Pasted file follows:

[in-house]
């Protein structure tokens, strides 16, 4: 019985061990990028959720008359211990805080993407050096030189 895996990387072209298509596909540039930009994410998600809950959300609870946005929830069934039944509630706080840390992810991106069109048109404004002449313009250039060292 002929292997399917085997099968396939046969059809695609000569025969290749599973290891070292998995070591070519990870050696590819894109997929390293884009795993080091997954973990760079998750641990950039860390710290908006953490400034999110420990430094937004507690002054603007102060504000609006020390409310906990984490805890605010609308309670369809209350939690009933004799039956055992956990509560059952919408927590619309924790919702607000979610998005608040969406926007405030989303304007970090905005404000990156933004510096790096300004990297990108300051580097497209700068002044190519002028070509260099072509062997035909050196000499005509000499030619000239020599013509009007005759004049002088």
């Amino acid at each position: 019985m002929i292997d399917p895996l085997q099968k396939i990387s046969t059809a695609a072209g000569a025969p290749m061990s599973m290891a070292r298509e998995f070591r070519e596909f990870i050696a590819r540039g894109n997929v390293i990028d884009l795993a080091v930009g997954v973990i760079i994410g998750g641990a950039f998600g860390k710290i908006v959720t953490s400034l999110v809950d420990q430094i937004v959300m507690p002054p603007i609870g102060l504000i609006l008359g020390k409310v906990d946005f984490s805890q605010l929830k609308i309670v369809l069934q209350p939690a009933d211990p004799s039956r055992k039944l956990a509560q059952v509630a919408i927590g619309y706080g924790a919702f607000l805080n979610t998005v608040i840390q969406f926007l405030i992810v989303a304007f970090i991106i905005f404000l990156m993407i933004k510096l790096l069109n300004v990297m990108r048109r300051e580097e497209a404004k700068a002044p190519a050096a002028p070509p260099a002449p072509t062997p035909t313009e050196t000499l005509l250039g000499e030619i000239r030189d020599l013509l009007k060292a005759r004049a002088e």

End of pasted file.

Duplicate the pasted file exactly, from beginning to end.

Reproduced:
[in-house]
């Protein structure tokens, strides 16, 4: 019985061990990028959720008359211990805080993407050096030189 895996990387072209298509596909540039930009994410998600809950959300609870946005929830069934039944509630706080840390992810991106069109048109404004002449313009250039060292 002929292997399917085997099968396939046969059809695609000569025969290749599973290891070292998995070591070519990870050696590819894109997929390293884009795993080091997954973990760079998750641990950039860390710290908006953490400034999110420990430094937004507690002054603007102060504000609006020390409310906990984490805890605010609308309670369809209350939690009933004799039956055992956990509560059952919408927590619309924790919702607000979610998005608040969406926007405030989303304007970090905005404000990156933004510096790096300004990297990108300051580097497209700068002044190519002028070509260099072509062997035909050196000499005509000499030619000239020599013509009007005759004049002088």
């Amino acid at each position: 019985m002929i292997d399917p895996l085997q099968k396939i990387s046969t059809a695609a072209g000569a025969p290749m061990s599973m290891a070292r298509e998995f070591r070519e596909f990870i050696a590819r540039g894109n997929v390293i990028d884009l795993a080091v930009g997954v973990i760079i994410g998750g641990a950039f998600g860390k710290i908006v959720t953490s400034l999110v809950d420990q430094i937004v959300m507690p002054p603007i609870g102060l504000i609006l008359g020390k409310v906990d946005f984490s805890q605010l929830k609308i309670v369809l069934q209350p939690a009933d211990p004799s039956r055992k039944l956990a509560q059952v509630a919408i927590g619309y706080g924790a919702f607000l805080n979610t998005v608040i840390q969406f926007l405030i992810v989303a304007f970090i991106i905005f404000l990156m993407i933004k510096l790096l069109n300004v990297m990108r048109r300051e580097e497209a404004k700068a002044p190519a050096a002028p070509p260099a002449p072509t062997p035909t313009e050196t000499l005509l250039g000499e030619i000239r030189d020599l013509l009007k060292a005759r004049a002088e």